Eventually, our motley crew rallies, concocting the usual 1970's solution to any given problem: put on elaborate costumes and lie. In this case, they dress up like sheiks and harem girls to barge in on the president of Pyramid Petroleum. Once they get in there, June tells him their terrible true tale, leaving him in tears. In perhaps the most unrealistic plot twist of all time, the president of an oil company develops a conscience, and does the right thing. Uncle Joe gets his station back, Mr. Friendly suffers the indignities of the working man, and the kids go back to poppin' wheelies and showing their tits.
Although Gas Pump Girls is never particularly funny, it is consistently entertaining. Featherlight and good naturedly goofy, it mashes up a kitchen sink's worth of unrelated ideas - 50's style bikers, 70's disco, aging slapstick comedians, Playboy-centerfolds-as-actors, and an out-of-nowhere musical interlude - into a meaty, fragrant stew of 70's drive-in weirdness. The girls are consistently gorgeous and frequently topless, and the film wears it's big, fuzzy heart on its sleeve. It's been a consistent cult favorite since its initial release. Girls in hotpants never go out of style.
Director Joel Bender has never been one for genre consistency. He's worked on everything from children's TV (Mighty Morphin Power Rangers) to cheeseball vampire romps (Midnight Kiss, 1993). He does, however, have a seriously twisted side: not only did he write urban survival splatterfest Tenement (1985), one of the most violent films ever made, he also directed Karla, the controversial, harrowing, and deeply depressing 2006 biopic about Canadian murderess Karla Homolka. Treacly junk like Gas Pump Girls must have driven him nuts.
The cast of Gas Pump Girls has fared better than many 70's T&A vets. Half of them also appeared in the immortal H.O.T.S. (also 1979), a masterpiece of drive-in sleaze cinema. All three of the Vultures had long and lucrative careers in television. While none of the gas pumping girls are still acting, they all did their share of notable genre work.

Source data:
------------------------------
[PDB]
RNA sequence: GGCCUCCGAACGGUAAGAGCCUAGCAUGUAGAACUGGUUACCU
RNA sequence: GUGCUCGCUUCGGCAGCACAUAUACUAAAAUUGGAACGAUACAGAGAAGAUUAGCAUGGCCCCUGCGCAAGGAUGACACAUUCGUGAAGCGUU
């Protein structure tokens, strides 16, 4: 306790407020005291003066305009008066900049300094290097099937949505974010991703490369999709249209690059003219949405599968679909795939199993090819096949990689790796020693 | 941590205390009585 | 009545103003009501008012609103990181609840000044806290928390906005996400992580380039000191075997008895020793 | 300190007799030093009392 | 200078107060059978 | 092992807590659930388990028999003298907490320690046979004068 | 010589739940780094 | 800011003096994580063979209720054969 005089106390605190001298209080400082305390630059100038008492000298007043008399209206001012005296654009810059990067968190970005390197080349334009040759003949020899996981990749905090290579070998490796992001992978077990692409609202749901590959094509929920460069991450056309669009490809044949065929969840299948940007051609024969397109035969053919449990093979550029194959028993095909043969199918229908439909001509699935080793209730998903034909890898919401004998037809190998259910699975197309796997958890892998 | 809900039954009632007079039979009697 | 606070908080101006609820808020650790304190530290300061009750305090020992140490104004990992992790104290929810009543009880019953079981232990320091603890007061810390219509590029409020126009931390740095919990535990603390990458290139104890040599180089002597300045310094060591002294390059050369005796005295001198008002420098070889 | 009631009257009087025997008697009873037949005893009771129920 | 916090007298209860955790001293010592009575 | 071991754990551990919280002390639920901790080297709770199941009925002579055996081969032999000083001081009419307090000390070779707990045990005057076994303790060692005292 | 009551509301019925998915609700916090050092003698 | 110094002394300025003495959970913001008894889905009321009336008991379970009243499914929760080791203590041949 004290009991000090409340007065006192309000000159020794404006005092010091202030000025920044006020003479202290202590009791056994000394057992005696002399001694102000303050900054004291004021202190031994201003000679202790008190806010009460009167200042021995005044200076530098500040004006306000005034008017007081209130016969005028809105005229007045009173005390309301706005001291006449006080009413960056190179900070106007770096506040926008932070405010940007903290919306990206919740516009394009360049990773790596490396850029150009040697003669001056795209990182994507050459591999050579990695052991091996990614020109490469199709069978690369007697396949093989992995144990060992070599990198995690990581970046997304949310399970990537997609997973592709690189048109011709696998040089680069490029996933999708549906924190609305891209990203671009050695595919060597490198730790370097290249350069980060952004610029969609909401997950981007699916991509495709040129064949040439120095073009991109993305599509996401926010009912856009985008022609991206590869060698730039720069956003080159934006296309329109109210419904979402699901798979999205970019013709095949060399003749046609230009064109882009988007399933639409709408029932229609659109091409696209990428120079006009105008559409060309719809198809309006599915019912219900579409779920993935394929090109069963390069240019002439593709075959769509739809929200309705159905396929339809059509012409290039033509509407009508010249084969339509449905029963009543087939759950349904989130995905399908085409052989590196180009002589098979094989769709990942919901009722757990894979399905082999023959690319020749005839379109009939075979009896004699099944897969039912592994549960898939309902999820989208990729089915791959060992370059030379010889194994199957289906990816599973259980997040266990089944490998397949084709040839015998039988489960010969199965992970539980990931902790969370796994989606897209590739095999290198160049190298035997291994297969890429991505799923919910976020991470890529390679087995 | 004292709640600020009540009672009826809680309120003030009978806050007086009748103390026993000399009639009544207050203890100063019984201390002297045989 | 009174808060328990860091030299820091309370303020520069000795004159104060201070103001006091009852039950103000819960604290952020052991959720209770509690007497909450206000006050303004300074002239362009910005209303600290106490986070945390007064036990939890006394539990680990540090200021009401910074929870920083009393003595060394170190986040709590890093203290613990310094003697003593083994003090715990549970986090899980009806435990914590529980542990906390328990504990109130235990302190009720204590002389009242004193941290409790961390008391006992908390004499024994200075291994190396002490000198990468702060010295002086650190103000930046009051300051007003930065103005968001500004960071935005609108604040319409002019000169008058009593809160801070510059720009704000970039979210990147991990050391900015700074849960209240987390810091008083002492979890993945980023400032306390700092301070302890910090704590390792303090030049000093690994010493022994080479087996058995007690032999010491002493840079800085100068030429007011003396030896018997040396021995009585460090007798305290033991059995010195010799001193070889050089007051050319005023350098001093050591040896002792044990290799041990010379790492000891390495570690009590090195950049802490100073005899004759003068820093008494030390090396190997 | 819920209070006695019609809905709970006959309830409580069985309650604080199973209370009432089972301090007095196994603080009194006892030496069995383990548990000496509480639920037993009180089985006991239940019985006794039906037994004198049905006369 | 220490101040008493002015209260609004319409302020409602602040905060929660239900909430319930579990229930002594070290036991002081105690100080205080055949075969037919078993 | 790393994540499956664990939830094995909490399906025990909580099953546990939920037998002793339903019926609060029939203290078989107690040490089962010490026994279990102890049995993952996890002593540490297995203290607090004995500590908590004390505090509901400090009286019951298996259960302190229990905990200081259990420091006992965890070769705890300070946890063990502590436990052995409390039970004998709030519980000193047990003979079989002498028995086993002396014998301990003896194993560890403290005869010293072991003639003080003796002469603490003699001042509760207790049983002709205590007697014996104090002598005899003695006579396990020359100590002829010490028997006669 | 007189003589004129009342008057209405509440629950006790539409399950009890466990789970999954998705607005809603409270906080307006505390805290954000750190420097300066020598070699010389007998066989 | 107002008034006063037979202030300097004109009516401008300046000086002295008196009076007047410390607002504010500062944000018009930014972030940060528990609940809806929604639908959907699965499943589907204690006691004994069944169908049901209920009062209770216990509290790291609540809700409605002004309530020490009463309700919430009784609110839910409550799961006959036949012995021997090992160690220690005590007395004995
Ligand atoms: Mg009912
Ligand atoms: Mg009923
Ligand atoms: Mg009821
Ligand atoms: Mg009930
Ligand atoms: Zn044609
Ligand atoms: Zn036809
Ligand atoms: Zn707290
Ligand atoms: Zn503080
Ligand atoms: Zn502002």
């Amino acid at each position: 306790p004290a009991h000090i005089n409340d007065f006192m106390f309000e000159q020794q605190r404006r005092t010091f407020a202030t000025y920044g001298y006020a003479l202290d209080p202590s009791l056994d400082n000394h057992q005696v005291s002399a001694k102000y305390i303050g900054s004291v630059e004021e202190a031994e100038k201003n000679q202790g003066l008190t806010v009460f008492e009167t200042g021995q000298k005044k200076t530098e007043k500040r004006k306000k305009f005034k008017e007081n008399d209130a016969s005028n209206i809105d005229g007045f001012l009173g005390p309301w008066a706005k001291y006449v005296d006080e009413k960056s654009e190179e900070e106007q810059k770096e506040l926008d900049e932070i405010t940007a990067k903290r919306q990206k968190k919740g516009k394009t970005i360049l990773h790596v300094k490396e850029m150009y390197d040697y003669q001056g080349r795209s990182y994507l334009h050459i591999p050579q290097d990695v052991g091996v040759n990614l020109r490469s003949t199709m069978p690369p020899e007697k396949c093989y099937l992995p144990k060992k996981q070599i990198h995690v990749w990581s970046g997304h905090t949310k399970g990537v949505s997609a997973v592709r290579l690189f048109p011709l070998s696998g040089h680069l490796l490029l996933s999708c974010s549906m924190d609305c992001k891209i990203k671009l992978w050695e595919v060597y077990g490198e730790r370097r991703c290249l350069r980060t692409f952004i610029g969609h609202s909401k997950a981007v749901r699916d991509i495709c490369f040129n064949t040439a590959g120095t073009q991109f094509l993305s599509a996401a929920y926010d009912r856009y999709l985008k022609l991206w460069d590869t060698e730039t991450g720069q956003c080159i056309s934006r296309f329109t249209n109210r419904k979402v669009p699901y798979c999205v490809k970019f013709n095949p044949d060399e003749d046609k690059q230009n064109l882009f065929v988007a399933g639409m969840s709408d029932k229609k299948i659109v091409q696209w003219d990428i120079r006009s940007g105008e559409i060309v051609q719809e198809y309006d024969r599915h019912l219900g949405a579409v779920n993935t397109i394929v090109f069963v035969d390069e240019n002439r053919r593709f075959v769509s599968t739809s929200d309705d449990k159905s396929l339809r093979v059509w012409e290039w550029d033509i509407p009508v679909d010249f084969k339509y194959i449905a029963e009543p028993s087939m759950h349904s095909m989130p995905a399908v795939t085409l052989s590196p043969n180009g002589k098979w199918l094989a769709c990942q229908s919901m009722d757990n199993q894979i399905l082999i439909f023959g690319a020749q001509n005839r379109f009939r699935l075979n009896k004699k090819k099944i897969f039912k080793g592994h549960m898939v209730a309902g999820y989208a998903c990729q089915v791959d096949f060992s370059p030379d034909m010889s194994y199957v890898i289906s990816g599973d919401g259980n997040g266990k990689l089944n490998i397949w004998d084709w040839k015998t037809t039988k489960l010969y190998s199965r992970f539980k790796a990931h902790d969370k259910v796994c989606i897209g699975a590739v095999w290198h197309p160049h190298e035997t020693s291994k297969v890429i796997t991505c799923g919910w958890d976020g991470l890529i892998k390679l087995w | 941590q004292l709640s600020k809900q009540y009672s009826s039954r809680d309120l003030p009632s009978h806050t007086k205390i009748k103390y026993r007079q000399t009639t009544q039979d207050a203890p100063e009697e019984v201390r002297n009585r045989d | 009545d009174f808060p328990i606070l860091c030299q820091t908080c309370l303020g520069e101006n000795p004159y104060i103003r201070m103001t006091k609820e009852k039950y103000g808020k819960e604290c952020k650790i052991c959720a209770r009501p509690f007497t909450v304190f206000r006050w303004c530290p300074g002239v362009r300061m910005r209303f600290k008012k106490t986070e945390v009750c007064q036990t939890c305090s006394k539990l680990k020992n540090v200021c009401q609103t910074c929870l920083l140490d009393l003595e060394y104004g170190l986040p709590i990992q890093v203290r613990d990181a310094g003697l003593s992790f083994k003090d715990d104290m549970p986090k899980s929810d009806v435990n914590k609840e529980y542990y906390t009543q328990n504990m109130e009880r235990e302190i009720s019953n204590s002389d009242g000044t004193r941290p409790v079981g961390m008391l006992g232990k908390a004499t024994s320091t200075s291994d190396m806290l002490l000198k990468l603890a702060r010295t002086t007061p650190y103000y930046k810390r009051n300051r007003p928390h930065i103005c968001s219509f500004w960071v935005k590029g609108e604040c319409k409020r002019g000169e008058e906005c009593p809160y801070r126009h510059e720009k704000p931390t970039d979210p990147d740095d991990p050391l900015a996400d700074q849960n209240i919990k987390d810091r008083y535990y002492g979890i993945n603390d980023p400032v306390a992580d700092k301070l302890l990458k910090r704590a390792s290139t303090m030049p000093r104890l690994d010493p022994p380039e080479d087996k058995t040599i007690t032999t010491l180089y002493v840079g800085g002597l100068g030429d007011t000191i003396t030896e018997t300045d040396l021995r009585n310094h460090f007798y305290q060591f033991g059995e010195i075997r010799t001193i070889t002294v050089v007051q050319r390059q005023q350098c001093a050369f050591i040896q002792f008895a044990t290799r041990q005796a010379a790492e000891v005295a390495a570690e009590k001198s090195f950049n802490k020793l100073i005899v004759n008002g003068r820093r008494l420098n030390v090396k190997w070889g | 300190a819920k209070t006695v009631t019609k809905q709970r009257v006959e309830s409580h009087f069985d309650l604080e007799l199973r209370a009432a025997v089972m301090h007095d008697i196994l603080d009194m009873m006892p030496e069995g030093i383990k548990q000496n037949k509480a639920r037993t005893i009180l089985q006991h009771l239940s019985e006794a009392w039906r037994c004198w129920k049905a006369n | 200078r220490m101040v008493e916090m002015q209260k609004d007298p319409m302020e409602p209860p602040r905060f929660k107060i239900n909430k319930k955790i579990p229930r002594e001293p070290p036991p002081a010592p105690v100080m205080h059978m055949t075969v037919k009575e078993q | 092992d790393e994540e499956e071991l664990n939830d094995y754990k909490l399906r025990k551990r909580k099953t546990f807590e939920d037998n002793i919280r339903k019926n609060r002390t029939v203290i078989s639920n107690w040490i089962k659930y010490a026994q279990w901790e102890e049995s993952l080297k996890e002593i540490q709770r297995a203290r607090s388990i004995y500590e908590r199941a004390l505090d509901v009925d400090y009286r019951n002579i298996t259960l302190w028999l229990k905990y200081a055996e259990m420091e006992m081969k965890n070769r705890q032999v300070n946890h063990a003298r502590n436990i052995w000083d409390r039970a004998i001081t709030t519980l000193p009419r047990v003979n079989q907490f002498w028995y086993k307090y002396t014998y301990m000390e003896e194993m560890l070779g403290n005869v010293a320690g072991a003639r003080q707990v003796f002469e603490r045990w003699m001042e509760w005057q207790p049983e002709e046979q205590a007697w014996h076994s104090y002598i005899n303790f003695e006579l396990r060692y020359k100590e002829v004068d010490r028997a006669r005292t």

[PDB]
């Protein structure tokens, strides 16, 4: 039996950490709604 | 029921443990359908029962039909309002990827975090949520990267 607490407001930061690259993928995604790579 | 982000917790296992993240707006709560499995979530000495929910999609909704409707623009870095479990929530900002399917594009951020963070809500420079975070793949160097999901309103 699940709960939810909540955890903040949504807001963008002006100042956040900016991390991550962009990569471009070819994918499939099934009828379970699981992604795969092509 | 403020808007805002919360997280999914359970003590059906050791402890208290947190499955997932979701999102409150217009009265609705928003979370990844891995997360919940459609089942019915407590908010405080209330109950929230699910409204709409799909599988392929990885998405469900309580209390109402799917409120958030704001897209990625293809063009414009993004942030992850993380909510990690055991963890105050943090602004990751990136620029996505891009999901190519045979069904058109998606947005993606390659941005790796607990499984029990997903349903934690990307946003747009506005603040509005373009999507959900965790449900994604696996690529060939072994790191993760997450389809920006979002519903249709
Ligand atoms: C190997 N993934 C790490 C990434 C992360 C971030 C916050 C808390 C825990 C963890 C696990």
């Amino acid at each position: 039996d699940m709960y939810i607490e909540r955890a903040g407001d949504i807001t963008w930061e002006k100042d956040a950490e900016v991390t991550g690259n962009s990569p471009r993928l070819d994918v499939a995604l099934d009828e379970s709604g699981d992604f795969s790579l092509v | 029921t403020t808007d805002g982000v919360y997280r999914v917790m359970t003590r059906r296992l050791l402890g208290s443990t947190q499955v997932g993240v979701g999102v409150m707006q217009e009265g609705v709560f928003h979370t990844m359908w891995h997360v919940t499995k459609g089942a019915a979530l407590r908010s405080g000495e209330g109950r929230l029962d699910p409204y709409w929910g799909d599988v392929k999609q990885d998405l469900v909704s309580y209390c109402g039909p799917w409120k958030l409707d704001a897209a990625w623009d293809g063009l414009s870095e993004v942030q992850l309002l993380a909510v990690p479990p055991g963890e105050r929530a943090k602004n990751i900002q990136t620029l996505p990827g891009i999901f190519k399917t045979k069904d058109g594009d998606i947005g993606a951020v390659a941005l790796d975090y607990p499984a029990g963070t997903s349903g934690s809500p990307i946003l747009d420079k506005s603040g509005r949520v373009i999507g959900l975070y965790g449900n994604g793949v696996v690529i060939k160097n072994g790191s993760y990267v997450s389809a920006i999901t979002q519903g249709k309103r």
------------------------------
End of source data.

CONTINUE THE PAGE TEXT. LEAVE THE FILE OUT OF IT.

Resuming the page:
Rikki Marin married Cheech and appeared in most of the Cheech and Chong films.
Leslie King was one of the wild cheerleaders in Cheerleaders Wild Weekend (1979).
Sandy Johnson appeared in Surfer Girls (1978), Halloween (1978), H.O.T.S. (1979), and Playboy magazine.
Linda Lawrence starred in Al Adamson's screwy Kung Fu/blaxploitation mash-up Death Dimension (1978).
Kirsten Baker was in the amazing Teen Lust (1979) and Friday the 13th Part 2 (1981).
All five deserve a table at the next fan convention, right between Deborah Van Valkenburgh and Bobbie Bresee.
The old dudes (Joe E Ross, Huntz Hall, Dave Shelley, Mike Mazurki) are all dead. But what the hell, nobody lives forever. And they had better runs then most.
Availability: Gas Pump Girls is available on a bare-bones, semi-legit DVD from Jef, and on beat-up VHS ex-rentals. It also plays on late night cable pretty frequently, so, uh... check your local listings.
Buy Gas Pump Girls at Amazon.